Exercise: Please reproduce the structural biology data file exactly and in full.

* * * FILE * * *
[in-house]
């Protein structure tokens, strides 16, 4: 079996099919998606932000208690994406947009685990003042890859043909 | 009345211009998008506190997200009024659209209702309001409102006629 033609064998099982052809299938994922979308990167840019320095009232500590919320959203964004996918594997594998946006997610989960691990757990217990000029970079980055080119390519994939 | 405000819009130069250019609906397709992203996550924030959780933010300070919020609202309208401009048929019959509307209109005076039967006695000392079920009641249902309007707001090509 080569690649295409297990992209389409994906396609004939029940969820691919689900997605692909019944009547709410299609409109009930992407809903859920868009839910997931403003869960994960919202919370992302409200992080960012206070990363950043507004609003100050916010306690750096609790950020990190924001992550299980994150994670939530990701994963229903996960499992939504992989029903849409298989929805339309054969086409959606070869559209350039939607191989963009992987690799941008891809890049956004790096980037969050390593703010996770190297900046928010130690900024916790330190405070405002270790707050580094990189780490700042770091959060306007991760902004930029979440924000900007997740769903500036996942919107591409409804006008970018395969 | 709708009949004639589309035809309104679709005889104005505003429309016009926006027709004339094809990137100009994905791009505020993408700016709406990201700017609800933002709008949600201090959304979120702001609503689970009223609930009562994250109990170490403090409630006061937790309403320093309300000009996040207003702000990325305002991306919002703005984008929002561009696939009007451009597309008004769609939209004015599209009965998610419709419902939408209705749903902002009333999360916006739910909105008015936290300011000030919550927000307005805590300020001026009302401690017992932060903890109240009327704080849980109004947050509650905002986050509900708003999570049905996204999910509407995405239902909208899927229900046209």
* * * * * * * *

[in-house]
């Protein structure tokens, strides 16, 4: 079996099919998606932000208690994406947009685990003042890859043909 | 009345211009998008506190997200009024659209209702309001409102006629 033609064998099982052809299938994922979308990167840019320095009232500590919320959203964004996918594997594998946006997610989960691990757990217990000029970079980055080119390519994939 | 405000819009130069250019609906397709992203996550924030959780933010300070919020609202309208401009048929019959509307209109005076039967006695000392079920009641249902309007707001090509 080569690649295409297990992209389409994906396609004939029940969820691919689900997605692909019944009547709410299609409109009930992407809903859920868009839910997931403003869960994960919202919370992302409200992080960012206070990363950043507004609003100050916010306690750096609790950020990190924001992550299980994150994670939530990701994963229903996960499992939504992989029903849409298989929805339309054969086409959606070869559209350039939607191989963009992987690799941008891809890049956004790096980037969050390593703010996770190297900046928010130690900024916790330190405070405002270790707050580094990189780490700042770091959060306007991760902004930029979440924000900007997740769903500036996942919107591409409804006008970018395969 | 709708009949004639589309035809309104679709005889104005505003429309016009926006027709004339094809990137100009994905791009505020993408700016709406990201700017609800933002709008949600201090959304979120702001609503689970009223609930009562994250109990170490403090409630006061937790309403320093309300000009996040207003702000990325305002991306919002703005984008929002561009696939009007451009597309008004769609939209004015599209009965998610419709419902939408209705749903902002009333999360916006739910909105008015936290300011000030919550927000307005805590300020001026009302401690017992932060903890109240009327704080849980109004947050509650905002986050509900708003999570049905996204999910509407995405239902909208899927229900046209």